The fort was captured; the Emperor with his mother and other relations was made prisoners. Intizam-ud-daula was dismissed from office and the eyes of the Emperor were blinded by the order of Ghazi-ud-din. He himself became wazir and raised to the throne another prince Aziz-. ud-din with the title Alamgir II. (10th Shaban, 1167 A.H. = 2nd June, Sunday, 1754), [Waqa, 91]. It was now too late for Suraj Mal to retrieve the situation. Safdar Jang was being watched by Najib-ud-daula, who was in league with Ghazi- ud-din. The rajas of Rajputana did not move, seeing that the plan had miscarried. Suraj Mal cannot be held responsible for the miserable fate of the Emperor, which the latter owned solely to his own negligence and want of discretion. Had he reached Koel encamped within its strong walls, surprise would have been impossible and his junction with Safdr Jang, who was waiting at Mehdighat, would have been easily effected. Such deplorable carelessness and lack of discipline prevailed in the Emperor's camp, that when Holkar fired some rockets at a distance to feel the pulse of the enemy, none in the imperial camp cared to go out and reconnoitre. Worse still they surmised that perhaps Aqibat
5. The best account of the counter-plot against Ghazi-ud-din and the intrigues of both parties are to be found in the Tarikh-i-Muzaffari [MS. 84-94] which differs considerably from the Siyar (text, ii. 48- 49).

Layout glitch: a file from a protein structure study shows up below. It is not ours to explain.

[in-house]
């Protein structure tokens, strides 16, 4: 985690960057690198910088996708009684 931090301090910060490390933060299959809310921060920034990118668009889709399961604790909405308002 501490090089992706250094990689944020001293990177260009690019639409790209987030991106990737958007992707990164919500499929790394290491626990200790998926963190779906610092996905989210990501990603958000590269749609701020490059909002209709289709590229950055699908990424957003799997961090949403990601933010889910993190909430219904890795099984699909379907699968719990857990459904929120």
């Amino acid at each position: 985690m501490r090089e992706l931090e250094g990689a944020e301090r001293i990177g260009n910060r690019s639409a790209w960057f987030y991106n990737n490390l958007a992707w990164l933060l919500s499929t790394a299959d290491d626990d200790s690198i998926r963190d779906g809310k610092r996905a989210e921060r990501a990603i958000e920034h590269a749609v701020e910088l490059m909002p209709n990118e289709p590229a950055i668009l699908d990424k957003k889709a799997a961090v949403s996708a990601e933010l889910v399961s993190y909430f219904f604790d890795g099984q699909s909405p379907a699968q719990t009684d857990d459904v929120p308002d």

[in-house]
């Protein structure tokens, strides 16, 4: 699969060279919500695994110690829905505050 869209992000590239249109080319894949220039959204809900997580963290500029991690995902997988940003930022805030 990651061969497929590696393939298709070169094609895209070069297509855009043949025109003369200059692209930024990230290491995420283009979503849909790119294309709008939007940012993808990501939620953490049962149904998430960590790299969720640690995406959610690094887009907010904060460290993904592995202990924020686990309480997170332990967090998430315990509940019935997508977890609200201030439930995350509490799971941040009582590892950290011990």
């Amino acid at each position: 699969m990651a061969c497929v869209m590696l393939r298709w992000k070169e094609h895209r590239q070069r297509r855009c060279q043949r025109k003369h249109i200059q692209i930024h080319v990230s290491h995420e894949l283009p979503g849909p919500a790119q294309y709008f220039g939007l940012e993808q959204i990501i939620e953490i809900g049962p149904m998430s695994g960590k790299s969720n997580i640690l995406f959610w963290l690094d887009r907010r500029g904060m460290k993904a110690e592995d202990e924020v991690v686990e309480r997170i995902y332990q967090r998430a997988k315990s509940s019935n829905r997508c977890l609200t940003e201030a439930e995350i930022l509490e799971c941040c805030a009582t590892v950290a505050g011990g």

[p.57]: Mahmud, a lieutenant of Ghazi-ud-din might be burning some village. They contentedly went to repose, but lo! the thieves broke in and the brave lords and princes were soon in headlong fight. At any rate the immediate object of [[Raja Suraj Mal]]'s diplomacy, viz., to turn away the Marathas from Kumher, was eminently successful. This unexpected success opened moralluring vistas of aggression to the Marathas. Standing behind the throne of the Great Mughal, the heart of the Maratha nation throbbed with a nobler impulse and they cast their wistful eyes upon the glimmering waves of the far-off Indus. The siege was practically raised when Malhar Rao and Ghazi-ud-din marched off towards Sikandra (bad). The Maratha army had already eaten up the supplies of the neighbouring country and scarcity pressed the besiegers more than the besieged. They dispersed in small bodies, leaving Jayaji Appa Sindhia before Kumher. Malhar Rao and Ghazi-ud-din, who still found themselves beset with many difficulties, forgot their old animosity and tried to win over so steadfast a friend and so redoubtable an adversary as Suraj Mal. Throuh the mediation of Sindhia, peace was concluded with him on the condition of the Jat Raja paying an indemnity of 60 lakhs. The Marathas evacuated the Jat territory, Raghunath Rao starting for home and Jayaji Sindhia for Marwar6 (June 1754).
6. Bhao Bakhar, p.10. It is doubtful whether the stipulated sum was paid at all. Persian authorities and French MS, are silent about it.